Tuesday my family and I went to the big city so that I could visit a church member who had a baby on Monday. Byron always has things to do in the city since we can buy very little in the little interior town where we live. A friend in town watched the boys for me, my substitute teacher. I got back to her house in the late afternoon. We were having a cup of coffee while the boys were shooting off pop bottle rockets (if you don’t know what that is, send me a note) with her husband and Byron was doing a little work on the newest pedal boat for the island. In the fun of shooting off the 2 liter bottles the big front gate was left open for a little while to retrieve a bottle that had gone over the wall. One of the family’s two dogs escaped unnoticed. When it was realized, she was no where to be found. I helped the boys look, but it was close to dark and we gave up. My friend and her husband stated that this had happened before and the dog had come back. We were there for a few more hours for pizza and Shrek III, but still no dog.
All day Wednesday the boys thought about Kitty, the missing dog. She still had not come home. Thursday morning Byron suggested that he and the boys go in the afternoon with some flyers to put up in the stores close to our friends’ house and to go by bike down as many streets passing out flyers and asking people if they had seen the little black dog. As they were getting ready to come back home, a lady called to say she thought that the dog in question was at her house. Byron and the boys went to the place and sure enough it was Kitty. She was very happy to see them, as they were to see her.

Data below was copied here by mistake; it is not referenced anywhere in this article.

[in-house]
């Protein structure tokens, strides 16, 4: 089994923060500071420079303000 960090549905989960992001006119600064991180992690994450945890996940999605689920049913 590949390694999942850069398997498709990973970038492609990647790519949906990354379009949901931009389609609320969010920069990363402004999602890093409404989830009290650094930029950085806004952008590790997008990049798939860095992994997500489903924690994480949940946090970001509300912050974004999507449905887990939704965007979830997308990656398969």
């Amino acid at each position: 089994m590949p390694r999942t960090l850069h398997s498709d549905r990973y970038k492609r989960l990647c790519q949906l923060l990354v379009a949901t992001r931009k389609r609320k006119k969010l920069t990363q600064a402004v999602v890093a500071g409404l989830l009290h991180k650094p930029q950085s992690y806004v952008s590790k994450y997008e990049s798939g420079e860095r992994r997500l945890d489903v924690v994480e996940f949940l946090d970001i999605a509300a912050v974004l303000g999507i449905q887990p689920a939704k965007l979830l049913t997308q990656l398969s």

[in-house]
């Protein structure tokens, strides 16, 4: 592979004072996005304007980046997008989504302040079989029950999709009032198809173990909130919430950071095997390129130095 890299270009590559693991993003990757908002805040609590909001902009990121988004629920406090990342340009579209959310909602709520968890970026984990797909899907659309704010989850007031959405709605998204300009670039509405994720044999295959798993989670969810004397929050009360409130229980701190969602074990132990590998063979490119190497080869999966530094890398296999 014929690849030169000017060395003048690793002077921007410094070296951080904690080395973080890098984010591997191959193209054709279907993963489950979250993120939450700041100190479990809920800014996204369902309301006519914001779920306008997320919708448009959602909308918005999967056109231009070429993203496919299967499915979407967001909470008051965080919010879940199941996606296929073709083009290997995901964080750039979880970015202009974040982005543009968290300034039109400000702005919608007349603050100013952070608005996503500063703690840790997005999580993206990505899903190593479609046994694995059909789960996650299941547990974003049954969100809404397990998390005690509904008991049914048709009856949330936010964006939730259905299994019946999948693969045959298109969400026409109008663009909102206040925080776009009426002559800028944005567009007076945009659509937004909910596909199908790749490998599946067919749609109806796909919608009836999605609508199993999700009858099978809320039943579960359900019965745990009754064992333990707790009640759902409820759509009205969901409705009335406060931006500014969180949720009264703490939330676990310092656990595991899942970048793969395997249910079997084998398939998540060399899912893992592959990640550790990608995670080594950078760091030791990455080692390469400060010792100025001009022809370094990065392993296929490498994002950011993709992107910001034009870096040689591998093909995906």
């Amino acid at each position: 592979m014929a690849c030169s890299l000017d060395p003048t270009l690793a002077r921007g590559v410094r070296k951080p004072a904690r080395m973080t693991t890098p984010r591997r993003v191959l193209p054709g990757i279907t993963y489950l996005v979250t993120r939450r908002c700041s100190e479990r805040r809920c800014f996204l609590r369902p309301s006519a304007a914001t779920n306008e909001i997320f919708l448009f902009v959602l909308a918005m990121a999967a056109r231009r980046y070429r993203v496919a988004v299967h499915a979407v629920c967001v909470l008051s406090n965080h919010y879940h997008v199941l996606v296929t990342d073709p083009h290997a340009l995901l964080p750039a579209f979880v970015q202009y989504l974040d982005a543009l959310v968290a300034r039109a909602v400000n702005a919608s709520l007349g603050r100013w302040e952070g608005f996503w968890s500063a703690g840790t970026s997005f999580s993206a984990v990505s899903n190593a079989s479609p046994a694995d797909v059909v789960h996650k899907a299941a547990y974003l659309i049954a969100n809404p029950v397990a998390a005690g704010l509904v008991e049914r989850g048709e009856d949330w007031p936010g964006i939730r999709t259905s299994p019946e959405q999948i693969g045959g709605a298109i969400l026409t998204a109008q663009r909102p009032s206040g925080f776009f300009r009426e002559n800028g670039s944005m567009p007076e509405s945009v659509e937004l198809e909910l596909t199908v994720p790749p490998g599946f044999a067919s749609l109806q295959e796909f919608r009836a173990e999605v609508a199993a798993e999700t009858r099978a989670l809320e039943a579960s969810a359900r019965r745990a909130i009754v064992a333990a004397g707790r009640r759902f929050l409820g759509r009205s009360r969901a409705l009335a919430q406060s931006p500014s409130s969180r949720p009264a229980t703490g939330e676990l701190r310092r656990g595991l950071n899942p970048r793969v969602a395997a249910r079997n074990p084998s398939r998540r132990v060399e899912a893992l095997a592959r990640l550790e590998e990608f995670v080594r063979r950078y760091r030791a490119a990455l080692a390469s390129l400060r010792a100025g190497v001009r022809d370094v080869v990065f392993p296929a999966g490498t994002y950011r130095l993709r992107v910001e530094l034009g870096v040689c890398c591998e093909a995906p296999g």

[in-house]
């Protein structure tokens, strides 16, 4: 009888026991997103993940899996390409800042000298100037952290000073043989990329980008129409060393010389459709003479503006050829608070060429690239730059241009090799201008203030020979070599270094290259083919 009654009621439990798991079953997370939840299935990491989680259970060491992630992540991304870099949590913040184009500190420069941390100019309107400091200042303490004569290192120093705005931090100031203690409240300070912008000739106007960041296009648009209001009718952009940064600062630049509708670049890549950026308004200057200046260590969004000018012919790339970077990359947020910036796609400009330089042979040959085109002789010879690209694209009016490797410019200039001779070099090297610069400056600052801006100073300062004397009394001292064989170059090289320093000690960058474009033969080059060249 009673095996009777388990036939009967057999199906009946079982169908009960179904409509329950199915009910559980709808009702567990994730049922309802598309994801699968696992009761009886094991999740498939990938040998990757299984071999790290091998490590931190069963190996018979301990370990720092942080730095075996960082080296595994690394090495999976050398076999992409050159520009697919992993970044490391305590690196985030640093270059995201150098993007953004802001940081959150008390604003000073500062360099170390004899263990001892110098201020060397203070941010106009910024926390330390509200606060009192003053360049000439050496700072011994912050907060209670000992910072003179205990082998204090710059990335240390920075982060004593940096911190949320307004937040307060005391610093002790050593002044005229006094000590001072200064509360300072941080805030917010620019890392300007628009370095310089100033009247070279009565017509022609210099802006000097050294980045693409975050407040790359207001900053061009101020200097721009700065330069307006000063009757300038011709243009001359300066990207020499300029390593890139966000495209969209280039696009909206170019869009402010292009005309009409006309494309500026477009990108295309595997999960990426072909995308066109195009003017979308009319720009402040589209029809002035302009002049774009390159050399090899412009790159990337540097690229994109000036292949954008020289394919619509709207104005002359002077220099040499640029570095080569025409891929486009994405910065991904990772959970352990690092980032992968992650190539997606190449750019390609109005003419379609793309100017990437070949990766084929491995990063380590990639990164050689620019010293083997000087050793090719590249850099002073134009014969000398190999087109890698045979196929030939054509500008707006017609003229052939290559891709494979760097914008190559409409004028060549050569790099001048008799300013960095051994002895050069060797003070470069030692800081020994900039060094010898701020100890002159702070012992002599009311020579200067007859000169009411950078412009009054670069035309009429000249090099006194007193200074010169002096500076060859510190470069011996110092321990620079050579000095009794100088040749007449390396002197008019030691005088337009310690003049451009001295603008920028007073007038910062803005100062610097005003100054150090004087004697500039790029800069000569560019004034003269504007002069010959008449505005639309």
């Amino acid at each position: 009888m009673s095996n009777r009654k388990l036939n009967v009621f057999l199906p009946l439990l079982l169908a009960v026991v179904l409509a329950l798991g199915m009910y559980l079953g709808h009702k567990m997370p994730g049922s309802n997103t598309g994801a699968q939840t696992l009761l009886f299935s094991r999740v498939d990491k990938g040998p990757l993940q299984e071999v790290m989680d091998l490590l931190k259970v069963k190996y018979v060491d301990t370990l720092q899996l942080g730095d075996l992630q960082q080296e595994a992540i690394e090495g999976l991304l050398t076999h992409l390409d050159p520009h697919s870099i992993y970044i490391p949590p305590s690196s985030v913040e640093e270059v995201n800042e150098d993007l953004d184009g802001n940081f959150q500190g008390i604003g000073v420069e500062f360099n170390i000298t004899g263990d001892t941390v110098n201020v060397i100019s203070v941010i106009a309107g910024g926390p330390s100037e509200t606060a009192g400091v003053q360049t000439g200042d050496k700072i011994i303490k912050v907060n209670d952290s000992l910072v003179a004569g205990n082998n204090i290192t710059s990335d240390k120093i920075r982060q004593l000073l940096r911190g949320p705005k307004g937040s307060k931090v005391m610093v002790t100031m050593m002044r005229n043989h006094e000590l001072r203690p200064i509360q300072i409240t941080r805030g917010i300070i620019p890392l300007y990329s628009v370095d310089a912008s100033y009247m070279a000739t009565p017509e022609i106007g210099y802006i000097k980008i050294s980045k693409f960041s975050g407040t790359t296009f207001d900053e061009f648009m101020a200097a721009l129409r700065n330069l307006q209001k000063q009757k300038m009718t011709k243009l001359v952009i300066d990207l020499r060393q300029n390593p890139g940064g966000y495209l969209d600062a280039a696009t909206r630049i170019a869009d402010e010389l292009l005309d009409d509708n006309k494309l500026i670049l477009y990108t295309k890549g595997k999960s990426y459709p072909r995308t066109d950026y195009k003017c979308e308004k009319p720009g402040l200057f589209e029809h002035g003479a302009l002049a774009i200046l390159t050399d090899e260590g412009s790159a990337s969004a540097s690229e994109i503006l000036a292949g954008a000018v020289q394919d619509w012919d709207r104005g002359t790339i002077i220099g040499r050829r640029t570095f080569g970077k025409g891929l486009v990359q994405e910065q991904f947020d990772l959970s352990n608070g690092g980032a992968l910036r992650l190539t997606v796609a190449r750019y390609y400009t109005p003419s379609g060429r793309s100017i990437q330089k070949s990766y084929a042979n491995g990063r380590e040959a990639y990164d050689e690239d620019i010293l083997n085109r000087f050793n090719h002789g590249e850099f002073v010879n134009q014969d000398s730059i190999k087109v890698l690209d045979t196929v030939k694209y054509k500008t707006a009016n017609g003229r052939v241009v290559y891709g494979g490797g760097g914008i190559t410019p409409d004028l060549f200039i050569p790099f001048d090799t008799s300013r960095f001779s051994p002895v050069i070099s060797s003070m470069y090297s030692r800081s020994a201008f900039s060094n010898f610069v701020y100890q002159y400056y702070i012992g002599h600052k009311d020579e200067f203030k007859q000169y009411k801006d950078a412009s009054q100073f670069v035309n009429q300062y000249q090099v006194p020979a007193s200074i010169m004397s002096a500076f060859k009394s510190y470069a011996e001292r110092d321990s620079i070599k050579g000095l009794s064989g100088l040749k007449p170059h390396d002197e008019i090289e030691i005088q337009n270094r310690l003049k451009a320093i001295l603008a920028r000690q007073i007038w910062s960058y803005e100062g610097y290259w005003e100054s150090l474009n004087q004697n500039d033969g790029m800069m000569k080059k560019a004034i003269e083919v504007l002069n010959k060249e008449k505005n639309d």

Byron used this opportunity to speak to the boys today about personal responsibility. He told them this, "When you mess up, you need to pay up." He said that it had been mostly their fault that the dog had gotten out. He told them it would have been easy to blame it on the dog. He praised them for not complaining about riding around in the hot afternoon sun and for being willing to go. He reminded them that when we make mistakes we need to admit it and do our best to make amends. Byron also told them that this is a quality that separates real men from the rest of the crowd.
It was a great lesson. I’m glad that it was a story with a happy ending as well. I’m very happy for little boys who were willing to put some feet to their prayers, too!